I was nervous.
In my two years in Africa, I had met village chiefs before, and I knew what was expected of me. I was dressed in a long skirt, and though my hair wasn’t covered, I had a scarf to cover my shoulders. I knew how to greet in Xitsonga, though that was pretty much all I could say in this new language.
But I was nervous.
You see, in two years, I hadn’t met village royalty. Yes, I’d met the chief and his family in my old village, but the traditional leadership wasn’t as valued in that culture. And I wasn’t just meeting the chief. I was meeting the Queen.
I was meeting Hosi N’wamitwa II, who was the queen of the Valoyi clan, some several thousand Xitsonga people near Tzaneen. And she also happened to be a member of Parliament. She had fought to retain her title, which was nearly taken from her in the 1990s because she was a woman. After winning that court case and the adoration of her people, she went on to be elected to the national Parliament in Cape Town, where she actively supported education for girls and women.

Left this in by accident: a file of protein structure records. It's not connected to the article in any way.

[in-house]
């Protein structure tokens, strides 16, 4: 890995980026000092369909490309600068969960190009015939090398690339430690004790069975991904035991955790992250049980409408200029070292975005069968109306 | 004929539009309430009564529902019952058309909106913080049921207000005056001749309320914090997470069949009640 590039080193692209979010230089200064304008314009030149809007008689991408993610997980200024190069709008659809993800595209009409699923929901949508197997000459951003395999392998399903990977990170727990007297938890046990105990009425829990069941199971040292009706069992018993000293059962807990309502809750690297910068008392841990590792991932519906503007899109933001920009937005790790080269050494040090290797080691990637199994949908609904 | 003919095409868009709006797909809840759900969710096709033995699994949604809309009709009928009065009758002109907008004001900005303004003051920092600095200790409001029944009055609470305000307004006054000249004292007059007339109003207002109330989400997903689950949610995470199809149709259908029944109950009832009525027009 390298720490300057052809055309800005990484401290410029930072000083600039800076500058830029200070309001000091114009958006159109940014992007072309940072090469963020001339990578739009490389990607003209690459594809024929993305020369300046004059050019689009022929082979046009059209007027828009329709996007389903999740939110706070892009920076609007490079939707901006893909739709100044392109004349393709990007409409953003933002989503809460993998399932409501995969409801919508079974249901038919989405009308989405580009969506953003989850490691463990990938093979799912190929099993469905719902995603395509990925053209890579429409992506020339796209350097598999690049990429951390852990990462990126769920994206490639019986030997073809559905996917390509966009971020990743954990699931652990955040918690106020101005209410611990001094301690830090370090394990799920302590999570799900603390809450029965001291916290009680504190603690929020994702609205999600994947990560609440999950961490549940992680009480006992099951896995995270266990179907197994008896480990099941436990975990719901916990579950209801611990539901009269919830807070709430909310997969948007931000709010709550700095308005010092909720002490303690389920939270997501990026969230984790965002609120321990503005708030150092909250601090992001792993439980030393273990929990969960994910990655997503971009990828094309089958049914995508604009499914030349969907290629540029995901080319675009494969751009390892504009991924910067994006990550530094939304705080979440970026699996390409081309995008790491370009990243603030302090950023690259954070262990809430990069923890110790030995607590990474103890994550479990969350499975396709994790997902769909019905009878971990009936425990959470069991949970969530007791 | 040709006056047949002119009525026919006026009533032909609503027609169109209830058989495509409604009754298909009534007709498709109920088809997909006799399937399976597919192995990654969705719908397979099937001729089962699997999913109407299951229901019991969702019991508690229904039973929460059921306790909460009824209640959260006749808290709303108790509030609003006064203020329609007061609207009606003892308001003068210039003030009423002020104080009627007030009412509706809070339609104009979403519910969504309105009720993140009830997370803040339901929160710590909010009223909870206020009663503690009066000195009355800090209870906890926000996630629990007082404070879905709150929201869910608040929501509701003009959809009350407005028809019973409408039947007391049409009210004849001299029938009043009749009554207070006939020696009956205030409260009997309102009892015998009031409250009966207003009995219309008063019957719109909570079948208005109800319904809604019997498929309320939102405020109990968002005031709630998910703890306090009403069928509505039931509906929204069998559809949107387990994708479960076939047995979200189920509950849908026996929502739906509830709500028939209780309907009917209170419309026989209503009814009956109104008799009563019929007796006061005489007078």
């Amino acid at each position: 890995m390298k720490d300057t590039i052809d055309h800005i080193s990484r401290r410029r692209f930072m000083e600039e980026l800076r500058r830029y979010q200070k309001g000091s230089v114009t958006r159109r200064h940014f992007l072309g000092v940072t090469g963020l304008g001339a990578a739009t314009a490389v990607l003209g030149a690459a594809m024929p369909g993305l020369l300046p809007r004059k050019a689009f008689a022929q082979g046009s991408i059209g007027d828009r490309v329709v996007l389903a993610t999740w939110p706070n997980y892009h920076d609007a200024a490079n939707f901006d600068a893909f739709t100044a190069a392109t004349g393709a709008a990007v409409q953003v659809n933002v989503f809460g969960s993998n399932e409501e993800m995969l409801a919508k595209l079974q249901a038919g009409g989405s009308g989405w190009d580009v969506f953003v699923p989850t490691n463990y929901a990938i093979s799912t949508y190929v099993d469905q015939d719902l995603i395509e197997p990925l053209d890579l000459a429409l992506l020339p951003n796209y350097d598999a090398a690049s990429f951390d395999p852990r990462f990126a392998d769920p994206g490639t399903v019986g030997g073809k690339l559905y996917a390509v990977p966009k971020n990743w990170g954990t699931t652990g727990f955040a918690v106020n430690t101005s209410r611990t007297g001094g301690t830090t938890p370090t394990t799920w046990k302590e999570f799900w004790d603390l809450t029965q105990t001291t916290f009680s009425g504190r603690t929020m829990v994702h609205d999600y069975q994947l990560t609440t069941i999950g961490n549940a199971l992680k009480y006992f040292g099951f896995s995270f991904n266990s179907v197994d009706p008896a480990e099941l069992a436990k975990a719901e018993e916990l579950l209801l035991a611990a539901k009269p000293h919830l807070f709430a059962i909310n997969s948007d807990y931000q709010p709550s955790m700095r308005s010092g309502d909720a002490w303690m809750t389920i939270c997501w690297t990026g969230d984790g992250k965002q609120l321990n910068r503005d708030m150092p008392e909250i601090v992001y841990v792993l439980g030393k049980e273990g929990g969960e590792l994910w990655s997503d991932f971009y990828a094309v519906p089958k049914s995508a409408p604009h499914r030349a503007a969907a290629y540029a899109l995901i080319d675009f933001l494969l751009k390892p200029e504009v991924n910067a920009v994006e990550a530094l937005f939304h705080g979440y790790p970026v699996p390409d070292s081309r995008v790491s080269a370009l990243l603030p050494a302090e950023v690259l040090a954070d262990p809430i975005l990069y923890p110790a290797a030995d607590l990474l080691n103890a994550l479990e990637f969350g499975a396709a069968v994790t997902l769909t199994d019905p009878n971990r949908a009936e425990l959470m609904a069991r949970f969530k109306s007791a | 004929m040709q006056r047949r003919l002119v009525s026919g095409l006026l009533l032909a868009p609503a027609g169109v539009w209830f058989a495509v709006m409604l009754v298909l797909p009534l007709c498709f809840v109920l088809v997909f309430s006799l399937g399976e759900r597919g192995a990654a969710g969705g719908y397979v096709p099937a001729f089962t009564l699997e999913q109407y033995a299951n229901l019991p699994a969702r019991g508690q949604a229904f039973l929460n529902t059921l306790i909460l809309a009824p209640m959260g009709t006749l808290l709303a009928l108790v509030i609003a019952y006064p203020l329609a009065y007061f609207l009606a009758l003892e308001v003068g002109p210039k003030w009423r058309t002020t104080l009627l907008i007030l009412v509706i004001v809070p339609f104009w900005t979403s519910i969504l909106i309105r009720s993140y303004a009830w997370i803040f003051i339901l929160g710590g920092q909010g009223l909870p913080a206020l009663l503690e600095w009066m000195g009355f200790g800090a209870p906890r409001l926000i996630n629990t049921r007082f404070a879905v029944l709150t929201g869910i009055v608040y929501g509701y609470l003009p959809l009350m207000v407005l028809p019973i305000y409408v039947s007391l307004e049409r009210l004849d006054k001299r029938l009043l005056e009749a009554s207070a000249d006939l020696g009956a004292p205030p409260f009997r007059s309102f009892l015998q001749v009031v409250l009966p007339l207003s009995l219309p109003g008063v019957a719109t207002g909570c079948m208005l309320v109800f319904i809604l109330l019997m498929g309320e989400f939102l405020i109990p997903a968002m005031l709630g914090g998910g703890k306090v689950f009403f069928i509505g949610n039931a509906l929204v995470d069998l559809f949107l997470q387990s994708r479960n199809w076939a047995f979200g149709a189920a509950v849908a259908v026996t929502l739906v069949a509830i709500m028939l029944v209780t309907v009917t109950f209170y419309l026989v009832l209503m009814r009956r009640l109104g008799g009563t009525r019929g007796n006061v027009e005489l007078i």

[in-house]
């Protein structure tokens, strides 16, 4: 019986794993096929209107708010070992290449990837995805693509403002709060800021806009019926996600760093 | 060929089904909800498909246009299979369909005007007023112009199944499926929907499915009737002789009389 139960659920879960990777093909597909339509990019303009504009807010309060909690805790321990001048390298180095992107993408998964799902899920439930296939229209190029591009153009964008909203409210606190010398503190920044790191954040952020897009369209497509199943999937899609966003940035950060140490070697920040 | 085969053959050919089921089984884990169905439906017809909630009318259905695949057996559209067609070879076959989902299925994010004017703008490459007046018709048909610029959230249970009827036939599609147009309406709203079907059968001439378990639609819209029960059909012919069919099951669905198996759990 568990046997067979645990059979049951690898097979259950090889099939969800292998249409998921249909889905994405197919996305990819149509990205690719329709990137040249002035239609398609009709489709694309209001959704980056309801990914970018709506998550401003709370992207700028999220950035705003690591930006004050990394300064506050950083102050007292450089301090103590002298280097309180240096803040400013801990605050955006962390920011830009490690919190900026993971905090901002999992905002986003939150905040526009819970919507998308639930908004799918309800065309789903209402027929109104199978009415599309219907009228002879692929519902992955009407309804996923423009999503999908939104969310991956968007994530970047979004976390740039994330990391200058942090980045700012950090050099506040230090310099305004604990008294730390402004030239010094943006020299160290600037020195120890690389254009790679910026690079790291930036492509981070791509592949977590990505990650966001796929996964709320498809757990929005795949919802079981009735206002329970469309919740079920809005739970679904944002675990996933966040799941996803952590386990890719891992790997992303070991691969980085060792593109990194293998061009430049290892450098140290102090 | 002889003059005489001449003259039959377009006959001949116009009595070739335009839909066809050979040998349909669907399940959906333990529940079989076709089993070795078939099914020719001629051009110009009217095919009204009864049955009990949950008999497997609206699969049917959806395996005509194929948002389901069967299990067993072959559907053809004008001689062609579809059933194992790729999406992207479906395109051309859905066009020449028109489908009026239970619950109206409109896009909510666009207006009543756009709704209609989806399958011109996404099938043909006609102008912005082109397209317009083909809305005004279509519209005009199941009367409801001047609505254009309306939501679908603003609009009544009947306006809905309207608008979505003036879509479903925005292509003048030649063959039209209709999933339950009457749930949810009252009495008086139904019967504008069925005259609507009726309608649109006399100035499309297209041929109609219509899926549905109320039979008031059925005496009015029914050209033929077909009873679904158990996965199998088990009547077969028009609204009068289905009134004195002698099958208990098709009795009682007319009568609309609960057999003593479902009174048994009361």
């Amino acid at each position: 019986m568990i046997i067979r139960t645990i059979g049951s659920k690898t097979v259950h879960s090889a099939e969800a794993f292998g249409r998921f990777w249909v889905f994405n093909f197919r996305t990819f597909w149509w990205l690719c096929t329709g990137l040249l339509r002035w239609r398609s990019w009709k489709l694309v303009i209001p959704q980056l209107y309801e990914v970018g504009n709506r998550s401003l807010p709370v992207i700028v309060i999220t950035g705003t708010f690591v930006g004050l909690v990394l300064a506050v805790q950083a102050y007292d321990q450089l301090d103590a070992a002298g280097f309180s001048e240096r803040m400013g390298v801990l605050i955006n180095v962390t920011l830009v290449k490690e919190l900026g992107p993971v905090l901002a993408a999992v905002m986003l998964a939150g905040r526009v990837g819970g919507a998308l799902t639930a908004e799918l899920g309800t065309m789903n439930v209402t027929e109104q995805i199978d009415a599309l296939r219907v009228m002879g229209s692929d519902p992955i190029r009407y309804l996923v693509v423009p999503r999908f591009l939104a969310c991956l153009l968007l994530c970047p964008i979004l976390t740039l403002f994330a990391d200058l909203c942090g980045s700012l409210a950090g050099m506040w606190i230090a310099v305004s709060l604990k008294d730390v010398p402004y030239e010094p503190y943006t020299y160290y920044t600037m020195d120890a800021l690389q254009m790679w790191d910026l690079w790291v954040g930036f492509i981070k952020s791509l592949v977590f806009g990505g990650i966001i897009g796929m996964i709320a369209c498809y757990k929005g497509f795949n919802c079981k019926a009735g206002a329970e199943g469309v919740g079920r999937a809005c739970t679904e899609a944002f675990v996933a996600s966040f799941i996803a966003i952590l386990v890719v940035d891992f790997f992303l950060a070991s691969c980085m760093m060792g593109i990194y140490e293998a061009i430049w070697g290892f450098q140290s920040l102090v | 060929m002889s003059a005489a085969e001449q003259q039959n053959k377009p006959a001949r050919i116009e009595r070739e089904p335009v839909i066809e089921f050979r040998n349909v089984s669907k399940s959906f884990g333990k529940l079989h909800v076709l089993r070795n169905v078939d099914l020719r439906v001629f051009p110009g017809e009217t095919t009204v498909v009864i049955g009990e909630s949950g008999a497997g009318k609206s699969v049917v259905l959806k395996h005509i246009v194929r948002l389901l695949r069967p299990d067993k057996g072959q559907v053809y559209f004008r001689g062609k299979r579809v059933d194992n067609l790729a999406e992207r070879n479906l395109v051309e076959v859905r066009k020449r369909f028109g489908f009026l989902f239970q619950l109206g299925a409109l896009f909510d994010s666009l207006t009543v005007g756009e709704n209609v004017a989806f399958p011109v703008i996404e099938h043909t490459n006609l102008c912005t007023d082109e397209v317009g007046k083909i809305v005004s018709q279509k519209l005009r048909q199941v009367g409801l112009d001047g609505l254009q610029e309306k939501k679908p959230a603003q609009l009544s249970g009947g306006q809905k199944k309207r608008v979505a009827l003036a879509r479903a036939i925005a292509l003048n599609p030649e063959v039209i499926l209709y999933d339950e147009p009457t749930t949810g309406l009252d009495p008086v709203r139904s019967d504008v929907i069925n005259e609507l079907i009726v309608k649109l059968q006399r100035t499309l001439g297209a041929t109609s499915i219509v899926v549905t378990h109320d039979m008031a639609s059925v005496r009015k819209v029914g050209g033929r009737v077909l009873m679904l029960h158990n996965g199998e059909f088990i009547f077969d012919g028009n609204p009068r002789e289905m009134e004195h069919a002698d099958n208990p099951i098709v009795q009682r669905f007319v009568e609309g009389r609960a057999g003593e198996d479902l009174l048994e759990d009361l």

And I was this strange girl from America who had been hired to work in her organization for a year. And so, I was nervous.
But when she walked in, she walked in with a laugh and was quick to embrace me. I had been worried about honoring her with my modest appearance and Xitsonga words, and she just naturally treated me like a family member. During my few months at that organization, before I was Medevac’d, I met her several times. And each time she honored me by treating me like family.
And I’ll always remember her as an incredibly down-to-earth woman who truly cared for her people, and would always fight for their betterment.
And for that, they loved her.